Monument to the Liberators of Soviet Latvia and Riga from the German Fascist Invaders

The Monument to the Liberators of Soviet Latvia and Riga from the German Fascist Invaders (Latvian: Piemineklis Padomju Latvijas un Rīgas atbrīvotājiem no vācu fašistiskajiem iebrucējiem, Russian: Памятник освободителям Советской Латвии и Риги от немецко-фашистских захватчиков, romanizedPamyatnik osvobodityelyam Sovetskoy Latvii i Rigi ot nemetsko-fashistskikh zakhvatchikov), unofficially known simply as the Victory Memorial[1] (Latvian: Uzvaras piemineklis, Russian: Памятник победы, romanizedPamyatnik pobedy), is a memorial complex in Victory Park, Riga, Latvia erected in 1985 to commemorate the Soviet Army's victory over Nazi Germany in World War II. It was designed by sculptors Ļevs Bukovskis and Aivars Gulbis. The complex consists of a 79-meter tall obelisk and two groups of sculptures – Mother Motherland and a band of three soldiers.[2]

Soviet postal cover featuring the Victory Monument
Victory Day Celebrations at the monument in 2016


The monument is the subject of a long-standing controversy in modern Latvian society, concerning the historical memory of World War II and the legacy of Soviet rule. Many ethnic Latvians regard it not only as a symbol of Soviet victory in the Second World War, but also of the Soviet re-occupation of Latvia.[3][4] The monument's obelisk is sometimes referred to in Latvian as "Moscow's Finger" (Maskavas pirksts).[2]

In 1997 the monument was unsuccessfully bombed by members of Latvian ultra-nationalist group Pērkoņkrusts, two of whom died during the bombing,[5] while six others, including Igors Šiškins, were sentenced to up to three years in prison in 2000.[6]

In 2007 the Popular Front of Latvia and the alliance of Latvian WWII veterans sent an open letter to Prime Minister of Latvia Aigars Kalvītis urging him to prevent "any provocations that might discredit the Latvian state" and resolve any issues in regard to the monument's removal as it is "glorifying the ideals of a regime guilty of genocide that killed about 60 million people, including thousands of Latvians."[7]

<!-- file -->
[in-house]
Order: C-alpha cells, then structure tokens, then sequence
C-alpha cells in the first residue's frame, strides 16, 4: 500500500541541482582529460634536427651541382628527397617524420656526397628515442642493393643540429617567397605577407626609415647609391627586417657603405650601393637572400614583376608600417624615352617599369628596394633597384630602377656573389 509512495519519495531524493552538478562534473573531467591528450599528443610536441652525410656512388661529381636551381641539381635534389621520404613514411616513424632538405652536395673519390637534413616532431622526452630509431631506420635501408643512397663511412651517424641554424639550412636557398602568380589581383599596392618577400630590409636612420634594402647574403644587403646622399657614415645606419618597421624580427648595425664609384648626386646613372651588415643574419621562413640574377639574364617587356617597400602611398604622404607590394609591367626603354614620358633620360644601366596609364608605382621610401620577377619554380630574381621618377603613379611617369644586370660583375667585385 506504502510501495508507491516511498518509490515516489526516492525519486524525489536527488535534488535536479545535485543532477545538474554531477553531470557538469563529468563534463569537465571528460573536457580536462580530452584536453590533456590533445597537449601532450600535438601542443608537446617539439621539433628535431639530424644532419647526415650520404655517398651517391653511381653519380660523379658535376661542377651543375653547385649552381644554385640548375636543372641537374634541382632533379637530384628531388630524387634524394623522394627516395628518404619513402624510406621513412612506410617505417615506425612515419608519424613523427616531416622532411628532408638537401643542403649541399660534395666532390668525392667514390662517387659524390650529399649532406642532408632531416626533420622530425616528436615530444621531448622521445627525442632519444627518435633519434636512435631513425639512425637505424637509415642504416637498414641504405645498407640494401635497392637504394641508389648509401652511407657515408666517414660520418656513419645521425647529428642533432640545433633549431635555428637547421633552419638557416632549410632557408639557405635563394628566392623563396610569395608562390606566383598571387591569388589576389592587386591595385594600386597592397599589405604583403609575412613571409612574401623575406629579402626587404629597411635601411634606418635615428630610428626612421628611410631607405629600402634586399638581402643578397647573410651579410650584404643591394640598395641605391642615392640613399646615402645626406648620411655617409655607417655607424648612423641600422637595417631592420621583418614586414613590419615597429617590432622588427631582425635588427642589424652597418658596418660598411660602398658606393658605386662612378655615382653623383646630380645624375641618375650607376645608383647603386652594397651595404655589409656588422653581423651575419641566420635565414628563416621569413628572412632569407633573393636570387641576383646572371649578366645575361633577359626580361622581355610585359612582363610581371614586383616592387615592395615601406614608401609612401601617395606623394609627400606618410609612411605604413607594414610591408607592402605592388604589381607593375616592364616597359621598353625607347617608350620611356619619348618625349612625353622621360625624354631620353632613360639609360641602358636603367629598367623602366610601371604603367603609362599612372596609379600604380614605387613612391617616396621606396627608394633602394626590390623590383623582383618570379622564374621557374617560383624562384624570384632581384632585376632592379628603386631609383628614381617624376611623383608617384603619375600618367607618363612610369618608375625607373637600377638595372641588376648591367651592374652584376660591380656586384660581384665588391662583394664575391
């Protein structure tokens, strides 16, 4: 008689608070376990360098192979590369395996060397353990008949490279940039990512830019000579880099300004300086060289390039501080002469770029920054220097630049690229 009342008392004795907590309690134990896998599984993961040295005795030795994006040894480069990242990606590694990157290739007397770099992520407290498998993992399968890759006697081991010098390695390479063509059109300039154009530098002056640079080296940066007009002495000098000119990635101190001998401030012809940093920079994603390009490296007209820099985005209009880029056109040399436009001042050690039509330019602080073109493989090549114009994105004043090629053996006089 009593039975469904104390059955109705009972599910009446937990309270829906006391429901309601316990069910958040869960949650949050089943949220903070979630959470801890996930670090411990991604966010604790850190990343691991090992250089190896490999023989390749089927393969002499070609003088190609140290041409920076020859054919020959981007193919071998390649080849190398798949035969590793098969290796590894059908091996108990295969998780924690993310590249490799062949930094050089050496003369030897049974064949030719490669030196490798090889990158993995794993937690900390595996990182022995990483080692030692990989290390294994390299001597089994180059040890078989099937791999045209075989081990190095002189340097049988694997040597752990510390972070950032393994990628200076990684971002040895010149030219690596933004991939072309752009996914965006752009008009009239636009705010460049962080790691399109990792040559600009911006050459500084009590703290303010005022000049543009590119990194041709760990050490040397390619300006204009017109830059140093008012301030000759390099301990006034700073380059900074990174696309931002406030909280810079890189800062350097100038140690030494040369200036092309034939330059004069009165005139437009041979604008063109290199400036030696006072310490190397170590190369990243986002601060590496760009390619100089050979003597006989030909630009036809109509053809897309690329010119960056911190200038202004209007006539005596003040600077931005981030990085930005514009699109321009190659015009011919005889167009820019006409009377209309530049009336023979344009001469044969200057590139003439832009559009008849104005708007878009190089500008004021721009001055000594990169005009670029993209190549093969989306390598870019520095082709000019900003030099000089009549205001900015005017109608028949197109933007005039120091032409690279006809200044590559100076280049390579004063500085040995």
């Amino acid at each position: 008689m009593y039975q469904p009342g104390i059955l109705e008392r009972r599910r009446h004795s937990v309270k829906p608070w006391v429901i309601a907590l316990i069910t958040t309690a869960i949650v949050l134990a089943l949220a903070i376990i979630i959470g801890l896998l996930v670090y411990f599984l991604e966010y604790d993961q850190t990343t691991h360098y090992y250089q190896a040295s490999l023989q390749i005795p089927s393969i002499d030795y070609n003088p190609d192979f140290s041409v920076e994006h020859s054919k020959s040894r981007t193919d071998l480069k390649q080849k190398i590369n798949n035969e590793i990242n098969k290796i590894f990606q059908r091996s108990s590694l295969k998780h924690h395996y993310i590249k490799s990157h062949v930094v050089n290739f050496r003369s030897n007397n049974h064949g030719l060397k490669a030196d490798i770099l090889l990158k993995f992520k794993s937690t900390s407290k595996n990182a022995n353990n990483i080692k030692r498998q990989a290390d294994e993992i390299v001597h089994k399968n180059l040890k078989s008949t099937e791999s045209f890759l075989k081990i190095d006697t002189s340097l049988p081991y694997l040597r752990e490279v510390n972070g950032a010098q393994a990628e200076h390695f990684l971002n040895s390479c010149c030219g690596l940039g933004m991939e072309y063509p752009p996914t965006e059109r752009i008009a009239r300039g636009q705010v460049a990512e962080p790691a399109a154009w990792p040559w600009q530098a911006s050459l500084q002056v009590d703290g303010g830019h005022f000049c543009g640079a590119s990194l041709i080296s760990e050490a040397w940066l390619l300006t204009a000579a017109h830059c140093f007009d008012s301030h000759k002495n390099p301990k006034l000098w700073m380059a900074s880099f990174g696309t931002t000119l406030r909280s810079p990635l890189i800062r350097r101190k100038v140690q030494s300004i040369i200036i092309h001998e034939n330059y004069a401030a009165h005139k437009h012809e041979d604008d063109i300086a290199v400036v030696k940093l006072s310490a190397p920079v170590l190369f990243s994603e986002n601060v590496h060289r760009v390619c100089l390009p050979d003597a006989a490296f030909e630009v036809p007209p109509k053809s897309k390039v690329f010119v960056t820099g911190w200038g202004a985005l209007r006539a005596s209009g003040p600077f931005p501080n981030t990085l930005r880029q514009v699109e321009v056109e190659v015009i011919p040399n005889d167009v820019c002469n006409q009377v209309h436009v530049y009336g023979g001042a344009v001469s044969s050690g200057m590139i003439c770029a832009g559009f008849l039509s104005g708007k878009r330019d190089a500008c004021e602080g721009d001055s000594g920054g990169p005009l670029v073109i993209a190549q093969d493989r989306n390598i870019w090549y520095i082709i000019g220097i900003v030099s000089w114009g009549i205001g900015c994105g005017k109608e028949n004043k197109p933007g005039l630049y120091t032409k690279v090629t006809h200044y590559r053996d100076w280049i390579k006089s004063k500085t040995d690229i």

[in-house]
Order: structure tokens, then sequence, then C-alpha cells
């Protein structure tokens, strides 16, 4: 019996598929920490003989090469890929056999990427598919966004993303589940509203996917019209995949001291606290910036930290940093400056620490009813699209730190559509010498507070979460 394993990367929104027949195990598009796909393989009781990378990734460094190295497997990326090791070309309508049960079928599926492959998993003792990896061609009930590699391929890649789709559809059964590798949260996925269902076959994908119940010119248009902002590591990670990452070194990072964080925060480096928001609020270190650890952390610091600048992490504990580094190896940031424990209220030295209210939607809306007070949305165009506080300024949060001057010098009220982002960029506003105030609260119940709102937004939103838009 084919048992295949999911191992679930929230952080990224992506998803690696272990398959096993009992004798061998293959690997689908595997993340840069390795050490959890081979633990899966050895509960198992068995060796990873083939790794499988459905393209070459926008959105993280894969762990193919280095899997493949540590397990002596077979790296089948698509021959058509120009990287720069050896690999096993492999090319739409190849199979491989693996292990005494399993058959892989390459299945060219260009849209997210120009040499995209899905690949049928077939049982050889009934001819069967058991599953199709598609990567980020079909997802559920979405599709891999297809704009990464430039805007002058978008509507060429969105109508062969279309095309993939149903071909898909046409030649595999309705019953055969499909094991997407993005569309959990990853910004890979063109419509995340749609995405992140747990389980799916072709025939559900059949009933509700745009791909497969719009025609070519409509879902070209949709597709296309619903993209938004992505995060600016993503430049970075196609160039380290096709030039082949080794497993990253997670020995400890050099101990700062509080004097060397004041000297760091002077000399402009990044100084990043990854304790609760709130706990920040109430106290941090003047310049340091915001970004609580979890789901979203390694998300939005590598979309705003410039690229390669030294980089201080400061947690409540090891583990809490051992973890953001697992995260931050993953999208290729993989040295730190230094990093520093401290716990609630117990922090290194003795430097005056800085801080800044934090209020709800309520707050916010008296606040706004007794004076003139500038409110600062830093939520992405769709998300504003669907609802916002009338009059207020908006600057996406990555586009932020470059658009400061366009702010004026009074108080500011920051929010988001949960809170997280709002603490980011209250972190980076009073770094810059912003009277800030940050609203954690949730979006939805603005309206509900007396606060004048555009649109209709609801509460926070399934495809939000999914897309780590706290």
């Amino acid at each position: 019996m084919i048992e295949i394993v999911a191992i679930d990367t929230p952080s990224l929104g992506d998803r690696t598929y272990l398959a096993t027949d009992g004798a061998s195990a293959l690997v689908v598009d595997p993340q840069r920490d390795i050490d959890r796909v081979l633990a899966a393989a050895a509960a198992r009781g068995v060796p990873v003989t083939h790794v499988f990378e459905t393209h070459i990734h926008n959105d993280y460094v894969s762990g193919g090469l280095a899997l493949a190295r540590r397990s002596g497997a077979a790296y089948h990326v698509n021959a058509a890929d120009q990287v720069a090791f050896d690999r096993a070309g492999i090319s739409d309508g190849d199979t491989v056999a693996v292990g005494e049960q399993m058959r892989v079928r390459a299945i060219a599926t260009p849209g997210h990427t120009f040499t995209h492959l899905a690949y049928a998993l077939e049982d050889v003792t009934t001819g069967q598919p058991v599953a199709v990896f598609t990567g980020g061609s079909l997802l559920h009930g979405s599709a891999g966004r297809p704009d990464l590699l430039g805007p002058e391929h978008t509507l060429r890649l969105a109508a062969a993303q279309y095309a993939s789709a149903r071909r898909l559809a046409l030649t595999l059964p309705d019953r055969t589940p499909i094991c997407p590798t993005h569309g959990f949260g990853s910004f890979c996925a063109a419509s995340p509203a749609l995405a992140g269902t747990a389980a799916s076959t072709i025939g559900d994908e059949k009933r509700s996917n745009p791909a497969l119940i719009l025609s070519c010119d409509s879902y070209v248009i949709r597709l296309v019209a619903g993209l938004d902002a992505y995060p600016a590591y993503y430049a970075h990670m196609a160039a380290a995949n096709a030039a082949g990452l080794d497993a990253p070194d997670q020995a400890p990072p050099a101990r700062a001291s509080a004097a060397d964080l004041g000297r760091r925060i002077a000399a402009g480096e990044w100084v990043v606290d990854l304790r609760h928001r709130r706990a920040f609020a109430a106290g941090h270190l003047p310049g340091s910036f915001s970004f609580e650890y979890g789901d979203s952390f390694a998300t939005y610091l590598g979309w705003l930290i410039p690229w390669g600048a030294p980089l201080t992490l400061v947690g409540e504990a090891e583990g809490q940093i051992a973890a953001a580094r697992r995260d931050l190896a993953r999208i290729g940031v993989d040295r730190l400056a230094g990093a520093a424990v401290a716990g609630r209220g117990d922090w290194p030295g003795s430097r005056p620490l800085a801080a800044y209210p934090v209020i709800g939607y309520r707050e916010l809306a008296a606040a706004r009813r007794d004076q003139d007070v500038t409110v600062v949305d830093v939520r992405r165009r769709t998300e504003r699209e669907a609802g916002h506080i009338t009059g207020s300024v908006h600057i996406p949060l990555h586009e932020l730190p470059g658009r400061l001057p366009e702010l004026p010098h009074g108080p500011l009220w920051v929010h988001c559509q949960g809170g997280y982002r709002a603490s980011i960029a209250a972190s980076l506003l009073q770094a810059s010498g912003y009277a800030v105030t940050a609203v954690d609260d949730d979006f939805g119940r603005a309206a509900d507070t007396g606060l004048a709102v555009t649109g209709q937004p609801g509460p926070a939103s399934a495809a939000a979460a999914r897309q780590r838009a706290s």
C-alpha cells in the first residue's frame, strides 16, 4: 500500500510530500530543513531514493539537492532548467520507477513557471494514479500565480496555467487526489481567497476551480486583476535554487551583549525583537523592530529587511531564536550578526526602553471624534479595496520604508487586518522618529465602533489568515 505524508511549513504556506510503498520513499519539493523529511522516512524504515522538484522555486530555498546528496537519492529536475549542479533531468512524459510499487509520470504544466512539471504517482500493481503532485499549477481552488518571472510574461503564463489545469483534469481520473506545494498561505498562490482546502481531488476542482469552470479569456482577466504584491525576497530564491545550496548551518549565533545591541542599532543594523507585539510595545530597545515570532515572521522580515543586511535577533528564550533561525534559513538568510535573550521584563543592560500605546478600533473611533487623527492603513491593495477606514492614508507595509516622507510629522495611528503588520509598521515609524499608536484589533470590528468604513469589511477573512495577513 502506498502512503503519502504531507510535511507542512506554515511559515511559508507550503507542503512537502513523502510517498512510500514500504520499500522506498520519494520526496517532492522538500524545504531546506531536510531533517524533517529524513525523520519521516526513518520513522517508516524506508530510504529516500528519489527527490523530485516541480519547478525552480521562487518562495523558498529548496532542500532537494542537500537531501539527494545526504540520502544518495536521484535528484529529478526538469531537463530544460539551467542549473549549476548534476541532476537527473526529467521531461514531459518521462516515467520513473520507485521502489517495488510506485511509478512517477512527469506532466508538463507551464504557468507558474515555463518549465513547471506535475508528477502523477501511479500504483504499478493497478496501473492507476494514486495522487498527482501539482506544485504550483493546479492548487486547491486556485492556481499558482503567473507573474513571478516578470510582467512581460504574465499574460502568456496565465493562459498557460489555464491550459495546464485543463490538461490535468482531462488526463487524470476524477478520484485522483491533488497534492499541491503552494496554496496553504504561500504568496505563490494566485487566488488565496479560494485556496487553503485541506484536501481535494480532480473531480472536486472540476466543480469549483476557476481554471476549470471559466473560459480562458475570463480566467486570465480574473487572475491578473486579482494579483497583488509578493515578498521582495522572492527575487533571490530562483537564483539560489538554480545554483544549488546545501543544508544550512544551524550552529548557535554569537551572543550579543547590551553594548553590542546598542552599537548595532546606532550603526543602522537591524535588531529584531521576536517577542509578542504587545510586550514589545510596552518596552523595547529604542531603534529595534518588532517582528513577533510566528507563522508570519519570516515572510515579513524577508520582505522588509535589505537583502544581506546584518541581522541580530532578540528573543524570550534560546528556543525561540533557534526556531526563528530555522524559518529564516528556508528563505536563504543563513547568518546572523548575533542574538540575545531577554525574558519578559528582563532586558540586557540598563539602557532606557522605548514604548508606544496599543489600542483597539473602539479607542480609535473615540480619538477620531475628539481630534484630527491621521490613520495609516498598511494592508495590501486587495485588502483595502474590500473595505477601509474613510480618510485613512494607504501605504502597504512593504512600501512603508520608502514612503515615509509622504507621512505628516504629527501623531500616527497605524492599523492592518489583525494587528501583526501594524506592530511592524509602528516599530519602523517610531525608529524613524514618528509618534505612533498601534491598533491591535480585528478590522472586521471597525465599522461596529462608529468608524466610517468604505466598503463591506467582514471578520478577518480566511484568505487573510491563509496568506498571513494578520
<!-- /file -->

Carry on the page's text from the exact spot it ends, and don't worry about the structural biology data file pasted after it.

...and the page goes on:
After the relocation of the Bronze Soldier in Tallinn the issue of the memorial was brought up again. Chairman of the nationalist All for Latvia! party Raivis Dzintars called on Riga Mayor Jānis Birks of the conservative TB/LNNK to organize a public discussion on the future of the monument, but Birks dismissed the calls as "very thoughtless and even harmful to Latvia". The chairman of the Union of Greens and Farmers parliamentary faction Augusts Brigmanis and the leader of Latvia's First Party/Latvian Way parliamentary faction Andris Bērziņš were similarly dismissive.[8]

In 2013 more than 11,000 signatures had been collected on the online petition website to remove the monument and reconstruct Victory Square the way it was originally planned in the 1930s, before the Soviet occupation, commemorating the victory in 1919 over the West Russian Volunteer Army of Pavel Bermondt-Avalov during the Latvian War of Independence. Justice Minister of Latvia Jānis Bordāns was among the supporters of the initiative, whereas Russian Foreign Ministry representative Alexander Lukashevich condemned the calls for monument's removal.[9][10]

On June 29, 2016, the Saeima Mandate, Ethics and Submissions Committee rejected the petition based on the argumentation of the Riga City Council that the location had already been developed and the Ministry of Foreign Affairs of Latvia that concluded that the monument was protected by the Latvian-Russian 1994 agreement on preservation and maintenance of memorials and burial sites.[11]